What did the court say to our argument that the landowners didn’t receive notice that exemption would mean they couldn’t elect Buy the Farm?  Well, can you spell “raspberries?”

Due process challenge to notice to landowners

In eminent-domain proceedings for projects subject to the siting act, landowners can elect condemnation and compensation for owner’s entire fee interests.   See Minn. Stat.  116C.63, subd. 4 (2000) (take-the-whole-farm option).  WOLF argues that due process requires that notice to landowners should have included notice that if an exemption is granted, the take-the-whole farm option will not be available to them.  The siting act is unambiguous, however, and provides all the notice required that the take-the-whole-farm option does not apply to projects exempted from the act.  MP complied with the specific application-for-exemption notice requirements in the siting act.  See Minn. Stat.  116C.57, subd. 5 (2000).  No one challenged the sufficiency of notice to landowners in the proceedings before the board.  We find WOLF’s argument on this issue meritless.

Ja, tell that to the landowners under the 345 kV line… (and btw, sufficiency of notice WAS raised).

In 2001, when the legislature changed the definition of “High Voltage Transmission Line” to a transmission over 100 kV, utilities realized it would mean lines such as the SE Metro line or the Chisago Transmission Project would be affected, so they went to the legislature to get the threshold for Buy the Farm raised to 200 kV.  There was strong resistance, we stormed the Capitol, showed up and testified, but they won, lined up their toady legislators and got it through.  The result?  Landowners under all of these 69 kV “upgrades” to 115 kV and 161 kV are not able to elect the “Buy the Farm” option, despite it now being categorized as “High Voltage Transmission.”

Then the utilities began their transmission build-out, and massive it is.  Having to comply with “Buy the Farm” would greatly increase their construction costs, though they are required to sell BTF land acquisitions within a few years.  And over a decade later, in the St. Cloud area, with the first of the CapX 2020 projects to wind through the courts for condemnation, Xcel fought kicking and screaming against landowner elections of Buy the Farm and demands for relocation compensation.  Jerry Von Korff led the charge for landowners and No CapX 2020 and United Citizens Action Network filed an Amicus brief.  Xcel lost:

Buy the Farm — A Win For The Home Team!

That decision, for the landowners fighting for their right to elect Buy the Farm and for an award of relocation expenses, was a big slap upside the head for those utilities trying to limit landowner compensation — Xcel fought it through the Appellate Court and all the way to the Minnesota Supreme Court — losers again:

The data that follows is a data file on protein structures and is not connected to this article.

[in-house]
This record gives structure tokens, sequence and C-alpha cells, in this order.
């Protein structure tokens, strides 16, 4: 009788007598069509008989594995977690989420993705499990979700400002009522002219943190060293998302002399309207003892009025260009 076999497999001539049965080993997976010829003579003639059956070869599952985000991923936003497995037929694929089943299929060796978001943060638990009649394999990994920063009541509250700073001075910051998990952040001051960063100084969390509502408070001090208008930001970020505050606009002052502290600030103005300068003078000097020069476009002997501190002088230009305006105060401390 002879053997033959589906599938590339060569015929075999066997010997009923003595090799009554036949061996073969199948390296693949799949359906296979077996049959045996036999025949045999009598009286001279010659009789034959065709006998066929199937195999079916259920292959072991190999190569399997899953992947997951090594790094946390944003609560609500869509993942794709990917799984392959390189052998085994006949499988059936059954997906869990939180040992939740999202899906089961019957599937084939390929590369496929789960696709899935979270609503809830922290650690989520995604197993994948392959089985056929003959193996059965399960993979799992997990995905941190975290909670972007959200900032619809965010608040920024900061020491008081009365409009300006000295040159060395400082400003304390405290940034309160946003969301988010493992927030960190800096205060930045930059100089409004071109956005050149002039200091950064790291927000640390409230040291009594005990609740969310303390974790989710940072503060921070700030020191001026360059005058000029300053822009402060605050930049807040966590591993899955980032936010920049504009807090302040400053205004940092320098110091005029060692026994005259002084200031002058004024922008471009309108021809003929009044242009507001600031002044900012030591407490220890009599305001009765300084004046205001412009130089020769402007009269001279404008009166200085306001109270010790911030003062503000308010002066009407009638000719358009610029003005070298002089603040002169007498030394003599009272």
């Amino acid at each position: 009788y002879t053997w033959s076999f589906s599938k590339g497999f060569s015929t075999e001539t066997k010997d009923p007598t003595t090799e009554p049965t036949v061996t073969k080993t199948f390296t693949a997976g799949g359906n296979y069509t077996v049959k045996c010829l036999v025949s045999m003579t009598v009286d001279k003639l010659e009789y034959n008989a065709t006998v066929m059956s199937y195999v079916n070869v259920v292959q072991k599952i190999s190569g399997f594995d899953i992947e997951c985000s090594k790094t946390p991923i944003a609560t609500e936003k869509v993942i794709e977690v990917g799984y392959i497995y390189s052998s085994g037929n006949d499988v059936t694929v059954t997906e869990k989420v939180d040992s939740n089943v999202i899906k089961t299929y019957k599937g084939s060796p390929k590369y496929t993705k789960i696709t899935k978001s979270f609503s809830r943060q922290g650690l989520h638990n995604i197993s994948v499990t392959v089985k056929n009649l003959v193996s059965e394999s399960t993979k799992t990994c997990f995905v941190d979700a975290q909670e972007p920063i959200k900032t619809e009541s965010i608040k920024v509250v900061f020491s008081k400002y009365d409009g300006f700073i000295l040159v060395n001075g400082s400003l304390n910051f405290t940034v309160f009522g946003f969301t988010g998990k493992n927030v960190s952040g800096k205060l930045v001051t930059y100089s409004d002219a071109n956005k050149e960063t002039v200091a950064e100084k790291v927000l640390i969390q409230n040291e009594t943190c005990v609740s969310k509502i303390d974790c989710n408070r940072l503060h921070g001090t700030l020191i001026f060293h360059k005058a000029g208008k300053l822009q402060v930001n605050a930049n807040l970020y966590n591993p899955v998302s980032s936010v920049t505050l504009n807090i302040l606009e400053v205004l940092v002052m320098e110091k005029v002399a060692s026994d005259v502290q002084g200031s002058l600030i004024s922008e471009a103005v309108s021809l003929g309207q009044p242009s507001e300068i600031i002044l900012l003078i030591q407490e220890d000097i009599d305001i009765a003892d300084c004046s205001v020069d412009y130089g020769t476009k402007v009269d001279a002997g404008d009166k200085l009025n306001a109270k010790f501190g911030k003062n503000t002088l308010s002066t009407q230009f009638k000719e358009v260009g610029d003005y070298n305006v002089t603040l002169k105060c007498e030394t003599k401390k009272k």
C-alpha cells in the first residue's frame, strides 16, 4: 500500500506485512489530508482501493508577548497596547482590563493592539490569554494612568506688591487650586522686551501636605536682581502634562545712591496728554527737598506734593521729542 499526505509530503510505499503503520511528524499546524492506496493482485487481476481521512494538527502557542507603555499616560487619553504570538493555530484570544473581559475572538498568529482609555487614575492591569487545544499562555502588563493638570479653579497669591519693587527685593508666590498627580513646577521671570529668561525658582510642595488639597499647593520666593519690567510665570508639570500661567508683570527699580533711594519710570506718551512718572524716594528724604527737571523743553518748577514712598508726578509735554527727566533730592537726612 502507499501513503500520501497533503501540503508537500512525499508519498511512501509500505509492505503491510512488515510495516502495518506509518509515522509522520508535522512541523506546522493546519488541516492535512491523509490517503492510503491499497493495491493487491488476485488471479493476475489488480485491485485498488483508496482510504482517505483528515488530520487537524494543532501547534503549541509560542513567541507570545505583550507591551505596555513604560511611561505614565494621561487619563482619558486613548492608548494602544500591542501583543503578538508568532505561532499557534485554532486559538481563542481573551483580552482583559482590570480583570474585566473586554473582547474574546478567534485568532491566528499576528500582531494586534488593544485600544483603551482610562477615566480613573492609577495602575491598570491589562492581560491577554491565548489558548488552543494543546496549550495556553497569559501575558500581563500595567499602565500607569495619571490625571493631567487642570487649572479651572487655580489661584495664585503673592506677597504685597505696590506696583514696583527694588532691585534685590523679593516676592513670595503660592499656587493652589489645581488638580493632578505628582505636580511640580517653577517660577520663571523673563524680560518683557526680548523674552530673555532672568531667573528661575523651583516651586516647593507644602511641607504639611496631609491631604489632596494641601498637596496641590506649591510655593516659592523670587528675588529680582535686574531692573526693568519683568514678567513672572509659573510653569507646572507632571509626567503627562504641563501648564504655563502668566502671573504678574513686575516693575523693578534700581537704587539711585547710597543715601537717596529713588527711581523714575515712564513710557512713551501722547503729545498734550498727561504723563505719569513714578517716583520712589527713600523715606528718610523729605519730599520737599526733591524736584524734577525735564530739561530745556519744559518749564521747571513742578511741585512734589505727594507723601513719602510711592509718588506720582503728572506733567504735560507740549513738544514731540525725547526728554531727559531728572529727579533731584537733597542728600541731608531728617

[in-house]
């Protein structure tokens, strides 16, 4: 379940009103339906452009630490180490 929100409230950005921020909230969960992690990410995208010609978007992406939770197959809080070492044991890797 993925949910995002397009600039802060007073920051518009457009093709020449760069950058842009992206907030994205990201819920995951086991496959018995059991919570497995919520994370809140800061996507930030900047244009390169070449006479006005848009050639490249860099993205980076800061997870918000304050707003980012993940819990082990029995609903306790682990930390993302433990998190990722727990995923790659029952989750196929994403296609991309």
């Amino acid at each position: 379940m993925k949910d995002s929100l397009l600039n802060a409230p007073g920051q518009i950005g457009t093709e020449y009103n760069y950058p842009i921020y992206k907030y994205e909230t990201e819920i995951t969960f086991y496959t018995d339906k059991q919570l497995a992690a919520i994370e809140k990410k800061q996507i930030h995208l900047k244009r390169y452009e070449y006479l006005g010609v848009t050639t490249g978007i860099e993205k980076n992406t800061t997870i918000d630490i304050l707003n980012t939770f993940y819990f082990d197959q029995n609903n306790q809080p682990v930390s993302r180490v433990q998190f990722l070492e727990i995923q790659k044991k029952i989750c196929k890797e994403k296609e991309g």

Minnesota Supreme Court Opinion – Court File A11-1116

WhiteBridgeRd_Xmsn

Did they learn?  Naaaaaaaaaah… and here they go again, with another great win for landowners in the District Court:

Minar Order_Buy the Farm

This decision establishes yet another point on the “Buy the Farm” line showing that landowners do have rights, and can elect the Buy the Farm option.

What’s particularly important in this case is that the judge recognized that it’s NOT about the substantive issues of EMF, that causation is not at issue in an eminent domain condemnation proceeding (anymore than it is in an administrative permitting proceeding, but see Power Line Task Force v. Public Utilities Commission (2001) for the appellate view on EMF and the PUC’s responsibility for safe electricity), that experts are utterly irrelevant and should be disregarded and really, shouldn’t have been admitted — that framing by Xcel is distraction:

EMF_MinarOrder

If only the Public Utilities Commission and the Administrative Law Judges working these cases would get that message.

The trend continues… Buy the Farm is the law in the state of Minnesota.  Utilities, get used to it.  If you want to take land, pony up.

Will Xcel challenge this District Court decision?  We shall see, and if they do, we’ll have Amicus “pen” in hand to again join the fracas in support of landowners.

20140817_141359_resized_2

 

This post is dedicated to Kristen Eide-Tollefson, a fierce advocate for public participation who likely strikes terror into the heart of every bureaucrat trying to keep the public out.

To have come full circle again, AGAIN, with the same old arguments from utilities and agencies charged with protecting the ratepayers, public interest, and environment, it’s getting old… as I am… and tired of spending so much time countering utility self-interest and agency pandering trying to preserve a modicum of equity in review of their proposals.

KET-DailyPlanetPhoto from Daily Planet: Save Dinkytown effort escalates in Minneapolis as Book House and the Podium get ready to say goodbye